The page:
- Kennedy DO. B Vitamins and the Brain: Mechanisms, Dose and Efficacy—A Review. Nutrients. 2016;8(2):68.
- Lanza G, Bella R, Cantone M, Pennisi G, Ferri R, Pennisi M. Cognitive Impairment and Celiac Disease: Is Transcranial Magnetic Stimulation a Trait d'Union between Gut and Brain?. Int J Mol Sci. 2018;19(8):2243.
- Scott SB, Graham-Engeland JE, Engeland CG, et al. The Effects of Stress on Cognitive Aging, Physiology and Emotion (ESCAPE) Project. BMC Psychiatry. 2015;15:146.
- Alhola P, Polo-Kantola P. Sleep deprivation: Impact on cognitive performance. Neuropsychiatr Dis Treat. 2007;3(5):553-567.
- Bansal N, Prakash NR, Randhawa JS, Kalra P. Effects of blue light on cognitive performance. Int Res J Eng Techmol. 2017;4(6):2434-42.
- Jessen NA, Munk AS, Lundgaard I, Nedergaard M. The Glymphatic System: A Beginner's Guide. Neurochem Res. 2015;40(12):2583-2599.
- Panossian A, Wikman G. Effects of Adaptogens on the Central Nervous System and the Molecular Mechanisms Associated with Their Stress-Protective Activity. Pharmaceuticals (Basel). 2010;3(1):188-224.
- Mao JJ, Li QS, Soeller I, Xie SX, Amsterdam JD. Rhodiola rosea therapy for major depressive disorder: a study protocol for a randomized, double-blind, placebo- controlled trial. J Clin Trials. 2014;4:170.
- Spasov AA, Wikman GK, Mandrikov VB, Mironova IA, Neumoin VV. A double-blind, placebo-controlled pilot study of the stimulating and adaptogenic effect of Rhodiola rosea SHR-5 extract on the fatigue of students caused by stress during an examination period with a repeated low-dose regimen. Phytomedicine. 2000;7(2):85-89.
- Olsson EM, von Schéele B, Panossian AG. A randomised, double-blind, placebo-controlled, parallel-group study of the standardised extract shr-5 of the roots of Rhodiola rosea in the treatment of subjects with stress-related fatigue. Planta Med. 2009;75(2):105-112.
- Kumar N, Abichandani LG, Thawani V, Gharpure KJ, Naidu MU, Venkat Ramana G. Efficacy of Standardized Extract of Bacopa monnieri (Bacognize®) on Cognitive Functions of Medical Students: A Six-Week, Randomized Placebo-Controlled Trial. Evid Based Complement Alternat Med. 2016;2016:4103423.
- Lai PL, Naidu M, Sabaratnam V, et al. Neurotrophic properties of the Lion's mane medicinal mushroom, Hericium erinaceus (Higher Basidiomycetes) from Malaysia. Int J Med Mushrooms. 2013;15(6):539-554.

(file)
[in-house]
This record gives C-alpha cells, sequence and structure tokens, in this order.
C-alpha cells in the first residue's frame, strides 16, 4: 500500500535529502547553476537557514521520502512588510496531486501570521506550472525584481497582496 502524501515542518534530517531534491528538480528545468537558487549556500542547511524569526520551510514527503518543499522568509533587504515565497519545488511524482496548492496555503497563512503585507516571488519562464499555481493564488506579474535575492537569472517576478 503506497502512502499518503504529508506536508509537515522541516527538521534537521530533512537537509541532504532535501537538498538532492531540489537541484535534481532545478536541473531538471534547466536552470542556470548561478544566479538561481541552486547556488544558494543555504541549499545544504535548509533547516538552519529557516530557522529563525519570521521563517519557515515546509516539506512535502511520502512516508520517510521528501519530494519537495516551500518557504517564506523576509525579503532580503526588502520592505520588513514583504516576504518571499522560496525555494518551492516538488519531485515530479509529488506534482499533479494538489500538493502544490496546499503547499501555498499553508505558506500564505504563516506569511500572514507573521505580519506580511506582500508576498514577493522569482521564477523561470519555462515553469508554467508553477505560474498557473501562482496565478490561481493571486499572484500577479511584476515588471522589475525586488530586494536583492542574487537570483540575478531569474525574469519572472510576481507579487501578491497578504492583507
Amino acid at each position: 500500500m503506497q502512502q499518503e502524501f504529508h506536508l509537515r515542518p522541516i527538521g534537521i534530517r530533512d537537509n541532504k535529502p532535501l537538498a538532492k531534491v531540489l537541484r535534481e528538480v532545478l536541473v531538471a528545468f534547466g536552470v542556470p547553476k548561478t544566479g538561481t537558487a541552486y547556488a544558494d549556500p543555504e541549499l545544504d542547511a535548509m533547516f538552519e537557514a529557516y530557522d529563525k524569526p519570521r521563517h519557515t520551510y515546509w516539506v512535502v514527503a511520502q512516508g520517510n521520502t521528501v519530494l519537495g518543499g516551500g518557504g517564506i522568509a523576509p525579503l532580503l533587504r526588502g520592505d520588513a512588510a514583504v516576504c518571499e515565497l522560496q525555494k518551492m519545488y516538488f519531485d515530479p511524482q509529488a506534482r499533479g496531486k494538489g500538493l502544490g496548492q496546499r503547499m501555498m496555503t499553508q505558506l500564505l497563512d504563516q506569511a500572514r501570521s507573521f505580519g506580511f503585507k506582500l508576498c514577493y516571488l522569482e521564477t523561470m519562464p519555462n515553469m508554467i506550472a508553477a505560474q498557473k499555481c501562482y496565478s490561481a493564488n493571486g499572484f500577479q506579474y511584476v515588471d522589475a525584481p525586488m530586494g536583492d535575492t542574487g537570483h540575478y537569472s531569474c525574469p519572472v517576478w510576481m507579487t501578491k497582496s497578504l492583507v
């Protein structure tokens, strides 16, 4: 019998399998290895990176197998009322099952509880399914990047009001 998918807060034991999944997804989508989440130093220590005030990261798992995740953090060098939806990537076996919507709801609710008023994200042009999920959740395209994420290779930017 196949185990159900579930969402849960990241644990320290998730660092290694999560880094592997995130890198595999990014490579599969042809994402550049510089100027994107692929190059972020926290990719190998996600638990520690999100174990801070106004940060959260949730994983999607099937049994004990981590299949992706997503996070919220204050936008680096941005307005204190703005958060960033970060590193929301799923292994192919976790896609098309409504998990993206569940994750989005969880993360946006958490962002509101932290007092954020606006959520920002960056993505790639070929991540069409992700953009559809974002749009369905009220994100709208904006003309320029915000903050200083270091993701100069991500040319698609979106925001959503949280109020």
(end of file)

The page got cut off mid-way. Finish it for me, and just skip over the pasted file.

- Chiu CH, Chyau CC, Chen CC, et al. Erinacine A-Enriched Hericium erinaceus Mycelium Produces Antidepressant-Like Effects through Modulating BDNF/PI3K/Akt/GSK-3β Signaling in Mice. Int J Mol Sci. 2018;19(2):341.
- Brandalise F, Cesaroni V, Gregori A, et al. Dietary Supplementation of Hericium erinaceus Increases Mossy Fiber-CA3 Hippocampal Neurotransmission and Recognition Memory in Wild-Type Mice. Evid Based Complement Alternat Med. 2017;2017:3864340.
- Tsai-Teng T, Chin-Chu C, Li-Ya L, et al. Erinacine A-enriched Hericium erinaceus mycelium ameliorates Alzheimer's disease-related pathologies in APPswe/PS1dE9 transgenic mice. J Biomed Sci. 2016;23(1):49.
- Nagano M, Shimizu K, Kondo R, et al. Reduction of depression and anxiety by 4 weeks Hericium erinaceus intake. Biomed Res. 2010;31(4):231-237.
- Monroy A, Lithgow GJ, Alavez S. Curcumin and neurodegenerative diseases. Biofactors. 2013;39(1):122-132.
- Sarker MR, Franks SF. Efficacy of curcumin for age-associated cognitive decline: a narrative review of preclinical and clinical studies. Geroscience. 2018;40(2):73-95.
- Cole GM, Teter B, Frautschy SA. Neuroprotective effects of curcumin. Adv Exp Med Biol. 2007;595:197-212.
- Reddy PH, Manczak M, Yin X, et al. Protective Effects of Indian Spice Curcumin Against Amyloid-β in Alzheimer's Disease. J Alzheimers Dis. 2018;61(3):843-866.
- Rao RV, Descamps O, John V, Bredesen DE. Ayurvedic medicinal plants for Alzheimer's disease: a review. Alzheimers Res Ther. 2012;4(3):22.
- Choudhary D, Bhattacharyya S, Bose S. Efficacy and Safety of Ashwagandha (Withania somnifera (L.) Dunal) Root Extract in Improving Memory and Cognitive Functions. J Diet Suppl. 2017;14(6):599-612.